Click the button thay says 'aanpassingen doorvoeren' (adjust) and you will see the endresult displayed.
Click 'genereer DXF' to download the file. You can open this DXF file with Inkscape and save it as an SVG file.
I incorporated 4 screw holes into the design of the back of the box (I added these in Inkscape). That way I didn't have to drill holes into the wood after it was already cut to size. You can add more than 4 holes if you fear the weight of the cars might be too much to be carried by four screws alone.
Both of the SVG files of my boxes are included in this Instructable and are yours to use freely.
Step 4: Designing the Truck Tractor
I found an SVG file online of a truck tractor with seperate wheels. After adjusting (mainly simplifying) the design, it was ready to be lasercut.
The SVG file of the truck tractor is included in this Instructable and is yours to use freely.
Step 5: Laser Cutting the Shelves, Boxes and Truck
Use a laser cutting machine to cut the shelves, the box(es) and the truck tractor out of the wood panels.
Step 6: Assembling the Shelves and Box(es)
When I tried asembling the different sides of the box, I was met with some resistance. Nothing a hammer and a few well-aimed strikes couldn't fix, however. On the plus side: there is no way those sides will ever get loose and no glue was needed to attach the sides to the back of the box or to each other.
Once the boxes were assembled, I fitted the shelves into each other (see toothcomb system) and into the box. Due to some early miscalculations on my end (which I corrected in this Instructable), the shelves didn't fit the box perfectly. I therefore used some wood glue to attach the shelves to the back of the box. If your shelves fit the box snugly, however, no glue is required. But you can always add some just to be safe.
Step 7: Assembling the Truck Tractor and Wheels
If you look at the SVG file of the truck tractor, you'll see that the wheels of the truck consist of three parts: the wheels themselves, the 'fenders' and the rectangle piece of wood that the wheels and fenders are attached to.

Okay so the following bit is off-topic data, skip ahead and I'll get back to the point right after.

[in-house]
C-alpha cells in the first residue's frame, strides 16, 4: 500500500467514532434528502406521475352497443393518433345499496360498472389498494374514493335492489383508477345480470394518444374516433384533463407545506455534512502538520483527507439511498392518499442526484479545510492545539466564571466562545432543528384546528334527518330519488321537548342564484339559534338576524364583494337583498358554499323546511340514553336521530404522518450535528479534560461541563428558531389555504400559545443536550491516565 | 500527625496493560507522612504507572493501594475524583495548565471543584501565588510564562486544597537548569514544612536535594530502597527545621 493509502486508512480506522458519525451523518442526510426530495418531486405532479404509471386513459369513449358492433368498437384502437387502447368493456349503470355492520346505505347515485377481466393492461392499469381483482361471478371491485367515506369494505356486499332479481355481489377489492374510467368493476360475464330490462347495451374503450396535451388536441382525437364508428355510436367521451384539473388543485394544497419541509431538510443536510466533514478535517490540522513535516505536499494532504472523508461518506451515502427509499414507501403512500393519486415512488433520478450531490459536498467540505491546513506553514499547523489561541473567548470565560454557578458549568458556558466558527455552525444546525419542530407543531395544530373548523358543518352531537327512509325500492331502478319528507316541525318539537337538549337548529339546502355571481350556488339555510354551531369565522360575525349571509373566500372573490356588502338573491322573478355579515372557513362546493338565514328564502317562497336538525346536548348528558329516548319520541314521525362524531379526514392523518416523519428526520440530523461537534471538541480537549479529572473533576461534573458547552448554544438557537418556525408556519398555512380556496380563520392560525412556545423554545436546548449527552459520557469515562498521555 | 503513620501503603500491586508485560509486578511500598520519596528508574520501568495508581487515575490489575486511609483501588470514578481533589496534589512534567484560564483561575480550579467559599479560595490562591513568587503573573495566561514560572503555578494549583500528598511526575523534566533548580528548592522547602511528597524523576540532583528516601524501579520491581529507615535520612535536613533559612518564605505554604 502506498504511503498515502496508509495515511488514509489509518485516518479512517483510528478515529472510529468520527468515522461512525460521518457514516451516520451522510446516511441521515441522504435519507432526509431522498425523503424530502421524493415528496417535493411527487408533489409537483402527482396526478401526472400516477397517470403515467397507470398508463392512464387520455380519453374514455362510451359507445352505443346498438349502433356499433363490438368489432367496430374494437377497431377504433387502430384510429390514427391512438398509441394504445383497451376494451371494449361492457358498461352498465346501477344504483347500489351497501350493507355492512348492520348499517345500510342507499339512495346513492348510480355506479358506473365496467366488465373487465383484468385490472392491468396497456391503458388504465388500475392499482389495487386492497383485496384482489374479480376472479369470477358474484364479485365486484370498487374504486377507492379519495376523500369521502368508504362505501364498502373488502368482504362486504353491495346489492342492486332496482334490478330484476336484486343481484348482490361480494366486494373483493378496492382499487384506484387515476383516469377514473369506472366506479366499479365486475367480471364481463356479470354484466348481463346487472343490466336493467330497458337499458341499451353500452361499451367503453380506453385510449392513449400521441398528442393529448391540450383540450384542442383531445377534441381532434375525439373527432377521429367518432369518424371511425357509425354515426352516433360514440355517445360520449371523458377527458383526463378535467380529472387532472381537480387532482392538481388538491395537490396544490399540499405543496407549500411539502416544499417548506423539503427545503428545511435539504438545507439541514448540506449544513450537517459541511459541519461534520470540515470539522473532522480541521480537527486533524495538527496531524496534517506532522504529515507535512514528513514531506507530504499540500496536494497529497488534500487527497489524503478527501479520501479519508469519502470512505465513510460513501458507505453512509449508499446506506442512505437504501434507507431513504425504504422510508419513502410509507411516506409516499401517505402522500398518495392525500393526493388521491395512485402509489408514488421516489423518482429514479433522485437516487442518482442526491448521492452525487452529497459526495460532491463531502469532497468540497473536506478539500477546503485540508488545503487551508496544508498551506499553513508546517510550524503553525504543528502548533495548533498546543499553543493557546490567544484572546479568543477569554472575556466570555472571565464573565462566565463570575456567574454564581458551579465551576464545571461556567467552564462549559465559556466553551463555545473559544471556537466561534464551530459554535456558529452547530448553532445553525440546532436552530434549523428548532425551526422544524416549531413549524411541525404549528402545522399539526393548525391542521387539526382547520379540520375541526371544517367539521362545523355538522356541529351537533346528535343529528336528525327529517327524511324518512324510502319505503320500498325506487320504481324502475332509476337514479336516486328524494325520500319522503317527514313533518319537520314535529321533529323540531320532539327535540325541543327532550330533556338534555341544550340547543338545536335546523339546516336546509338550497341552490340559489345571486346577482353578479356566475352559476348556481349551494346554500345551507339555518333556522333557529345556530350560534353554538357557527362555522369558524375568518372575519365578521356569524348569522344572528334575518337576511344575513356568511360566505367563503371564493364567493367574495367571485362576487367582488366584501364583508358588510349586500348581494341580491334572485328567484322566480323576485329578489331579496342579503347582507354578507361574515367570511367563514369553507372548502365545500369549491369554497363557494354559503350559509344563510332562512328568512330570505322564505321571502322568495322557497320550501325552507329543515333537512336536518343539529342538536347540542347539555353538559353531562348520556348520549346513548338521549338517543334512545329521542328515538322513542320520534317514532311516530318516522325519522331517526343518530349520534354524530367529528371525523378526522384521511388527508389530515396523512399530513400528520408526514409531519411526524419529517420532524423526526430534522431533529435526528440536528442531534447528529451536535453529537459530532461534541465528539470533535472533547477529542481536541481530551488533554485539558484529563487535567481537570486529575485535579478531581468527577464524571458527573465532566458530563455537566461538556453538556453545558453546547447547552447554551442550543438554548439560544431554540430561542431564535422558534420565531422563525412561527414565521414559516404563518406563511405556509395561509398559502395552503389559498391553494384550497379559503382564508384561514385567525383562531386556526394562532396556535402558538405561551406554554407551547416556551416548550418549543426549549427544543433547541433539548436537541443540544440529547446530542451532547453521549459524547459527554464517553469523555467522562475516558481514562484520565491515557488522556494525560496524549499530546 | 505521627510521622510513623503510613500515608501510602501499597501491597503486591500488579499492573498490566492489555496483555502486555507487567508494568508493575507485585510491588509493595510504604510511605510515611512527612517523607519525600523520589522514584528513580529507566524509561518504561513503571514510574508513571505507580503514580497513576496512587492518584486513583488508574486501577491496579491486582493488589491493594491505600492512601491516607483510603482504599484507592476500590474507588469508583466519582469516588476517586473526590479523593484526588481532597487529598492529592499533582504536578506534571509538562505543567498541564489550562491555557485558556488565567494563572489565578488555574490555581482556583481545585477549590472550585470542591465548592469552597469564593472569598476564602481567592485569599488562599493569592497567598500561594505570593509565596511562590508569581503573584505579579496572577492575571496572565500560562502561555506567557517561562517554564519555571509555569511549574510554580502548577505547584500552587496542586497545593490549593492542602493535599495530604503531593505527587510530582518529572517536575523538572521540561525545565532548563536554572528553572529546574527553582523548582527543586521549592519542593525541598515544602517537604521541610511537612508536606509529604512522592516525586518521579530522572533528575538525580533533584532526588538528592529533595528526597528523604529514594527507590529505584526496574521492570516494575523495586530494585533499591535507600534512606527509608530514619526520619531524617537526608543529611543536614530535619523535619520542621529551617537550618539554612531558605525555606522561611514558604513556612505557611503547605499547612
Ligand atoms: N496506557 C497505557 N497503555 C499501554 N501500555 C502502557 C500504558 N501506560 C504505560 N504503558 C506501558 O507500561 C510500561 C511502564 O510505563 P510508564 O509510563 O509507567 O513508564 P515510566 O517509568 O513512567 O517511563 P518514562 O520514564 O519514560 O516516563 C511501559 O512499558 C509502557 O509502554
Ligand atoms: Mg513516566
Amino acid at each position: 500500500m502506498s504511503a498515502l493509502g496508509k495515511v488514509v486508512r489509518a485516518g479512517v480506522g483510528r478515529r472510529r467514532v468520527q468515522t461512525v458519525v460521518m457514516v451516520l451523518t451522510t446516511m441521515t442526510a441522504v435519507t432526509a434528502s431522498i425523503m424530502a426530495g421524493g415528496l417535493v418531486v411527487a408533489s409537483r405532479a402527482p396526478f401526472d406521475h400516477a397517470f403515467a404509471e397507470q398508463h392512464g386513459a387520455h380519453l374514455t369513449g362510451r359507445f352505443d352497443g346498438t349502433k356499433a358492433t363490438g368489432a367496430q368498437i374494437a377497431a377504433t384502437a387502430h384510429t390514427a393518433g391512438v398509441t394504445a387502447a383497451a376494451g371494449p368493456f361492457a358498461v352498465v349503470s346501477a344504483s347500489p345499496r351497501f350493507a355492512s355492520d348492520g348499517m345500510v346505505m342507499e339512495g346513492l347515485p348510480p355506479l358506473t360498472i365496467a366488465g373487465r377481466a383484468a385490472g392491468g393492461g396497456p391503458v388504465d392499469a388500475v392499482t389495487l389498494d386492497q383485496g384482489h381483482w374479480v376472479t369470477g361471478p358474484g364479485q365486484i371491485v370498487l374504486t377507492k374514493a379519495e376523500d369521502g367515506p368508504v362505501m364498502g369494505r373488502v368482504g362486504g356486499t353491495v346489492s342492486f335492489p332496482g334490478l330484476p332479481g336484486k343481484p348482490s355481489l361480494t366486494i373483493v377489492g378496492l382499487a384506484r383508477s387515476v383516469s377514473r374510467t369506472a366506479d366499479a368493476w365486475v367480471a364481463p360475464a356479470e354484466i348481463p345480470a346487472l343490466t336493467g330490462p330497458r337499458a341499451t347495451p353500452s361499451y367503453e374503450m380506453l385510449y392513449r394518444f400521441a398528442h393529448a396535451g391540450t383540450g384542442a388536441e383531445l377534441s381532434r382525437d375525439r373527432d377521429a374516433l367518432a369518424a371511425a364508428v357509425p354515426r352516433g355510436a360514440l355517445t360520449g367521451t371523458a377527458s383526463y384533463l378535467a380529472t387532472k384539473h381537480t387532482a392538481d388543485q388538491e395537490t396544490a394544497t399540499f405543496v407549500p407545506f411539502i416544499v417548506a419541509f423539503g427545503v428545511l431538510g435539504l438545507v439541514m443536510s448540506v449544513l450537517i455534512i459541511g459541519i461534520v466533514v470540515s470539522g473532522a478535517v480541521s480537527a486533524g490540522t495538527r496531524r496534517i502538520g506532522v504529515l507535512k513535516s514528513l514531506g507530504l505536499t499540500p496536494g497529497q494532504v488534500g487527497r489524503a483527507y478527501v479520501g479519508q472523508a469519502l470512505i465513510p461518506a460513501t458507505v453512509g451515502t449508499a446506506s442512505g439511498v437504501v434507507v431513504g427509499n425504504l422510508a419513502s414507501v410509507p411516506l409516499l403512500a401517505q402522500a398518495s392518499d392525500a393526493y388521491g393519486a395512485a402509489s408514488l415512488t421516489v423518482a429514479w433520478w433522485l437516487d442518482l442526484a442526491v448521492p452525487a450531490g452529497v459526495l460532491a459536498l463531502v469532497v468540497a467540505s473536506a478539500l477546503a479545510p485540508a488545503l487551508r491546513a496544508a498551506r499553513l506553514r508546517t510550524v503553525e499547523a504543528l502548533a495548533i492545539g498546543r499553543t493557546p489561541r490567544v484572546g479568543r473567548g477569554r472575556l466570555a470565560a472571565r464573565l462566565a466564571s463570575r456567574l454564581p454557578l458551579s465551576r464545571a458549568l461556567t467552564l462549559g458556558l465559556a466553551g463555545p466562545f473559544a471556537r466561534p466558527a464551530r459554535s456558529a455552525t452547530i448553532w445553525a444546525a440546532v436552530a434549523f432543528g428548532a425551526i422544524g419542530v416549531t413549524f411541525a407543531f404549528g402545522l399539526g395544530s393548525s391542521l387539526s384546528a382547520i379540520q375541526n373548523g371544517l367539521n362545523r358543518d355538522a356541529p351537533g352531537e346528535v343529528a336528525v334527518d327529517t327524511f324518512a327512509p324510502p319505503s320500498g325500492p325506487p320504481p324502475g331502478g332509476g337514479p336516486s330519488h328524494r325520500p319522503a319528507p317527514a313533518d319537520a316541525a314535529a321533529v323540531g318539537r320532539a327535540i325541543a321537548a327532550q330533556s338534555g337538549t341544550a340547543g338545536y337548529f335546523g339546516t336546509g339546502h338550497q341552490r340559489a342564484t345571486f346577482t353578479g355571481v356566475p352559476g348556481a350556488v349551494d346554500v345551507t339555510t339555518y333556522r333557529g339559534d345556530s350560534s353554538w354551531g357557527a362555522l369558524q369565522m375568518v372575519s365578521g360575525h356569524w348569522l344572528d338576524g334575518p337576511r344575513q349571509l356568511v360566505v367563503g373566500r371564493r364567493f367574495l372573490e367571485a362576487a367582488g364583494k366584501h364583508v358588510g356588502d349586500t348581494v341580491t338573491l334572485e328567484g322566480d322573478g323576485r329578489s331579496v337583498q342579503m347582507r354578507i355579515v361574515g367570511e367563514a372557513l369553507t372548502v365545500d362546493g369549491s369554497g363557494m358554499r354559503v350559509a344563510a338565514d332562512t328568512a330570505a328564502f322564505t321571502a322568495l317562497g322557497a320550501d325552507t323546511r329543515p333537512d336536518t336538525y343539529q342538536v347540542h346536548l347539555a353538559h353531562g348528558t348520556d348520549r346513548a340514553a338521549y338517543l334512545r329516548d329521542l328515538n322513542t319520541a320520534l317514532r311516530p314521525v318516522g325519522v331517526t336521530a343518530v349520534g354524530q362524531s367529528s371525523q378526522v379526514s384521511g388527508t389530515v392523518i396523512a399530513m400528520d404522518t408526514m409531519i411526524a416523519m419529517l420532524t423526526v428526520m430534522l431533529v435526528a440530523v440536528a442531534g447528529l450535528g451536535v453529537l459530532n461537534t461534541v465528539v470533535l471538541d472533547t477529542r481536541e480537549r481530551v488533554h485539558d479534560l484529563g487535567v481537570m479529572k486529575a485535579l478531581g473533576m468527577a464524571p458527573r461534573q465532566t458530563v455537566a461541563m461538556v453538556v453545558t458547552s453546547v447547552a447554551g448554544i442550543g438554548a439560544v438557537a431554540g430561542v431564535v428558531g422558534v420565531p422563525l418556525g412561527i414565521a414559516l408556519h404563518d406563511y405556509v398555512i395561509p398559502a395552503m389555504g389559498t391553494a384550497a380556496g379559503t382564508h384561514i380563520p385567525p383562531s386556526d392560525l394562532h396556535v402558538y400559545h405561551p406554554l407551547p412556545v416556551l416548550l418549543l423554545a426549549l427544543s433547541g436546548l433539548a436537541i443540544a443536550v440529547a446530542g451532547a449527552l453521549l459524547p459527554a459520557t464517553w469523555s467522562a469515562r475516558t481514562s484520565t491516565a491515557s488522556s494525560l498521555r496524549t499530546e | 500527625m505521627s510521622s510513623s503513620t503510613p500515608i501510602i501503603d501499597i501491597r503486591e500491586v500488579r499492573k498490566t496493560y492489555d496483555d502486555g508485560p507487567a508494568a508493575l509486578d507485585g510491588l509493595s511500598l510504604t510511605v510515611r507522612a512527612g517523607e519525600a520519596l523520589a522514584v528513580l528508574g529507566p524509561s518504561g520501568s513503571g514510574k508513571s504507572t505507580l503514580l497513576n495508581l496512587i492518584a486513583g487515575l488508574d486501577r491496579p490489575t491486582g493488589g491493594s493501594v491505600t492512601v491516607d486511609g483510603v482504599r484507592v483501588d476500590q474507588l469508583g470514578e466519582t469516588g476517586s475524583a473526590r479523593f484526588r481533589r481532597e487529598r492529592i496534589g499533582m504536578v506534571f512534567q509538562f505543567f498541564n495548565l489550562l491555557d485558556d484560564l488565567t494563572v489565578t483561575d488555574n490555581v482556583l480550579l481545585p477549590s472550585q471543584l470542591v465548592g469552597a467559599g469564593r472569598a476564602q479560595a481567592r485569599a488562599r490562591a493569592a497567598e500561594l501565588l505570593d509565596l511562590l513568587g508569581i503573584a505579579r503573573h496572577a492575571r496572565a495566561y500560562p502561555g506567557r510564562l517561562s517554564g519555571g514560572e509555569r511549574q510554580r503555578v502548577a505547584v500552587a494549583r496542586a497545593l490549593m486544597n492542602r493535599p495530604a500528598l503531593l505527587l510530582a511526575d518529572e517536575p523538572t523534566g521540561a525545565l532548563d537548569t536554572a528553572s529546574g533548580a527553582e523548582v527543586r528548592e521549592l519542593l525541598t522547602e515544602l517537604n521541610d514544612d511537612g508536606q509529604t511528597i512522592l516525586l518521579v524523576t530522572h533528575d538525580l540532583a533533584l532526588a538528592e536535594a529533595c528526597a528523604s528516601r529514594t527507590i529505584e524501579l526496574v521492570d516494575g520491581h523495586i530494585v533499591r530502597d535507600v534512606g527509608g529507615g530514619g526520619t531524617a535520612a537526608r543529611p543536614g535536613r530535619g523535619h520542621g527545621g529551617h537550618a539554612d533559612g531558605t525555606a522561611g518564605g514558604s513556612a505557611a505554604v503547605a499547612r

Use some wood glue to attach all these pieces together and let everything dry.
Step 8: Hanging the Box(es) and Truck on the Wall
Before you start drilling holes into the wall, make sure you choose a spot wide enough to fit the truck tractor and truck trailer(s).
I started by taping the truck tractor to the wall with double sided tape (use a spirit level to make sure the tractor is level). This piece is not heavy and therefore doesn't really need to be screwed or nailed to the wall. You can choose to do this anyway if you don't want to use tape on your wall or don't have any double sided tape on hand. I'm assuming wood glue might work as well, but I haven't tested this theory.
After taping the truck tractor to the wall, I held the first box to the wall and used a spirit level to make sure the box was perfectly horizontal. I kept the box in position while drawing dots through the holes of the back of the box with a pencil. I put the box aside and drilled 4 holes in the spots of the pencil dots, then put plugs into the holes. Now I could screw the box to the wall using some screws and a simple screwdriver.
I repeated this process with the second truck trailer.
To finish up, I added the wheels underneath the boxes (two sets of wheels per box) with double sided tape.
Step 9: Adding Toy Cars to the Shelves
Add the cars to the shelves.
I sorted the cars by color first and then tried to organise them accordingly onto the shelves. I could've just let my kid randomly add the cars but then I couldn't have taken the next half hour to just stare at the pretty shelves with their pretty color-coördinated cars on them. :)
Anyway, that's it!